The Pea Pod

Image Credit: Kolforn

In late winter 2023, we celebrated spring by planting peas as a community; we called ourselves the Pea Pod. Splitting into groups, each team worked on designing and building trellises, acquiring netting, making signage and scarecrows, and keeping everyone fed and watered on the day of planting. 

Here are some resources about how to harvest the peas, the pollinators and pests to look out for, and most importantly, the recipes to try once our peas are ready to eat!

How to Harvest & Eat Pea Sprouts

Image Credit: Bill Ebbesen

How do you know when peas are ready to be picked?

Most varieties of peas are ready to harvest 60 to 70 days after planting. Peas mature quickly, so check daily once you see the flowers bloom.

  • Pick snow peas when the delicate pods begin to show immature seeds inside.
  • Gather snap peas when the pods become plump yet are still glossy and filled with sweet-tasting peas.
  • Pick shell peas before the pods become waxy.
  • Harvest peas in the morning after the dew has dried. They are crispiest then.
  • Harvest regularly to encourage more pods to develop. 
  • Use two hands when you pick peas to avoid damaging the plant. Hold the vine with one hand and pull the pods off with the other.
  • Peas are at the peak of flavour immediately after harvest.
  • Pea pods that have hardened or turned a dull color are over-mature. Mature plants usually stop producing and die back in hot summer weather.
  • If you missed your peas’ peak period, you can still pick, dry, and shell them for use in winter soups.

(Information sourced from:

Pests & Pollinators


Image Credit: Forest and Kim Starr
  • Sweet peas (Lathyrus odoratus L.) are beautiful pollinator-friendly plants that blossom in all kinds of colors and range from pastel pink to white, purple, red, and blue.
  • Sweet pea flowers will attract especially honey bees, wild bee species, and bumble bees in spring, summer, and autumn.
  • Sweet peas are rich in nectar and pollen and are ideal plants for every biodiverse garden. They have quite a long flowering period and will bring color to your surroundings for a good part of the year. Sweet peas bloom between June and October.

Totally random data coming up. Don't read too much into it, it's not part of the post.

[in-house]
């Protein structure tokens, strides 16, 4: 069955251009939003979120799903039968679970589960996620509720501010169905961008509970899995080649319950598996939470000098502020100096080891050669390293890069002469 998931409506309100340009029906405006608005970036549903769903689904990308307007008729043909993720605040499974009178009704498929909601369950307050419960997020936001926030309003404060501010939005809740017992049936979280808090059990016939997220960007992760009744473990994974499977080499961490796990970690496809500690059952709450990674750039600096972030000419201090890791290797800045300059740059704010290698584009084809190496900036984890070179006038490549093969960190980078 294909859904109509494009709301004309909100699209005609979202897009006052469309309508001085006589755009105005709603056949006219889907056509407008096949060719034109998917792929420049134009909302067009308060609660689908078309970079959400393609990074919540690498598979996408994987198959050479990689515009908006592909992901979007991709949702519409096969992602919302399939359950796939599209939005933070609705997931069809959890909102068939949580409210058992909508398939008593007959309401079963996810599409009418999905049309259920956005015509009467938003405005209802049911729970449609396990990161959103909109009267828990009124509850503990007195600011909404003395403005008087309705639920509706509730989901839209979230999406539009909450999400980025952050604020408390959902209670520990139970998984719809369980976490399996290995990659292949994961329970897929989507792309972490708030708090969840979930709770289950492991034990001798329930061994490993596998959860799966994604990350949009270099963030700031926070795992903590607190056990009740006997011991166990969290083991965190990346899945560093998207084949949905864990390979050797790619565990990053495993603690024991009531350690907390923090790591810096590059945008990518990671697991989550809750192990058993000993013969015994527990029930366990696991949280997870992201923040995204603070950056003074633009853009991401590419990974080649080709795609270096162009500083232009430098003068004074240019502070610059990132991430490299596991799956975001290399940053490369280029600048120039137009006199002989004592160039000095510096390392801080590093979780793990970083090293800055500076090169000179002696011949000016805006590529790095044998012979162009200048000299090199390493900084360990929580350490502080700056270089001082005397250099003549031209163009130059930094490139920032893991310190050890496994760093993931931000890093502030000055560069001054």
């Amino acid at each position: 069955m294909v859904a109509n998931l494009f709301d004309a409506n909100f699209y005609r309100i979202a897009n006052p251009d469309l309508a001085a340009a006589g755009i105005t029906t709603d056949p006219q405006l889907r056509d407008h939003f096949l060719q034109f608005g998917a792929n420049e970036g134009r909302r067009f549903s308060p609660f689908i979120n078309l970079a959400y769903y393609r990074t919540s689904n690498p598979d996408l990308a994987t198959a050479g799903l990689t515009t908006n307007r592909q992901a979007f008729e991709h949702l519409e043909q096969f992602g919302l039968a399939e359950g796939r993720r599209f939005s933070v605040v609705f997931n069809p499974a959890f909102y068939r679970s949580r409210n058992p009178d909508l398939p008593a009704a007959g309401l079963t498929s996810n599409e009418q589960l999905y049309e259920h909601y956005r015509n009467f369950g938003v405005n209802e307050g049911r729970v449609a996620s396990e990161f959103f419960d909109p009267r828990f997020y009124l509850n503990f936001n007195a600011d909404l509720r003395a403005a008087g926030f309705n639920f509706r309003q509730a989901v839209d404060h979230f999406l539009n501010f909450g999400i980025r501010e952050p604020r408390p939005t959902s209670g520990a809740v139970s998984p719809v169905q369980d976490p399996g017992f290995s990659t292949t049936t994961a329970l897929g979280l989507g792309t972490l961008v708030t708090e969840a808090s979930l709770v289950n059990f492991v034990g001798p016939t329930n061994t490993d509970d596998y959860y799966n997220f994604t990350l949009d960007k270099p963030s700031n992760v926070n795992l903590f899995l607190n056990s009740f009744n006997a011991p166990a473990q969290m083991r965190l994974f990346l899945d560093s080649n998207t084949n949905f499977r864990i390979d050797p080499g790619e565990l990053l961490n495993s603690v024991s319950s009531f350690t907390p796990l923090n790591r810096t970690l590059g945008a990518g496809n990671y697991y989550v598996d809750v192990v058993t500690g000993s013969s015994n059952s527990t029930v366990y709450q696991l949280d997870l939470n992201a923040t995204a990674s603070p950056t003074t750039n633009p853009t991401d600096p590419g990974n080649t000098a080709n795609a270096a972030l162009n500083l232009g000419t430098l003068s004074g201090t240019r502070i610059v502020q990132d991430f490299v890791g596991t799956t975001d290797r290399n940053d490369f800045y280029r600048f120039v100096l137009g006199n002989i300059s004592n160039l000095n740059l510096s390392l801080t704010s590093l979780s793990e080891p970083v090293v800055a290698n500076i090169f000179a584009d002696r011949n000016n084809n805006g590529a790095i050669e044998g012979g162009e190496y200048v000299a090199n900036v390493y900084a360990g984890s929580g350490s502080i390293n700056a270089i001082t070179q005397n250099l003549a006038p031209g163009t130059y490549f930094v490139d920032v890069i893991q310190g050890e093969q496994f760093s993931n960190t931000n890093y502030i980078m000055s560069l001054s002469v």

(Information sourced from:,good%20part%20of%20the%20year) 


Image Credit: Art Cushman, USDA, Property of the Smithsonian Institution, Department of Entomology

There are many potential pests of pea plants, with aphids and pea weevils being the most prevalent. 

  • Aphids multiply rapidly and suck the sap of the plant, resulting in weak and stunted specimens. This also results in very few pods and possible disease contagions, such as pea leaf roll and mosaic virus. Ladybugs are an eco-friendly method of pea pest control in this instance, as is neem oil spray. 
  • Pea weevils emerge in spring and lay their eggs in the pea’s seeds. Once hatched, the larvae munch on the seeds, creating holes. Insecticides are useless in this battle since the larvae can’t be affected; therefore, the adults must be eradicated. The pea leaf weevil attacks both roots and leaves of the plant. Larvae feed on the nitrogen-providing nodules of the plant. Adults appear as a grey-brown bug with a trio of stripes down their back, and the infected plant will have notches in foliage.

(Information source from:


Image Credit: Ewan Munro for L’Autre Pied

Chawan Mushi with Shrimp and Spring Peas:

British Mushy Peas:

Smashed Pea and Stracciatella Crostini:

Spring Pea Pasta with Burrata:

Spring Pea Pasta with Goat Cheese & Mint:

Sweet Pea Panna Cotta: 

Pea Soup:  

Stir-Fried Pea Shoots with Garlic (蒜蓉炒豆苗):

Fresh Pea Soup (Potage Saint-Germain):

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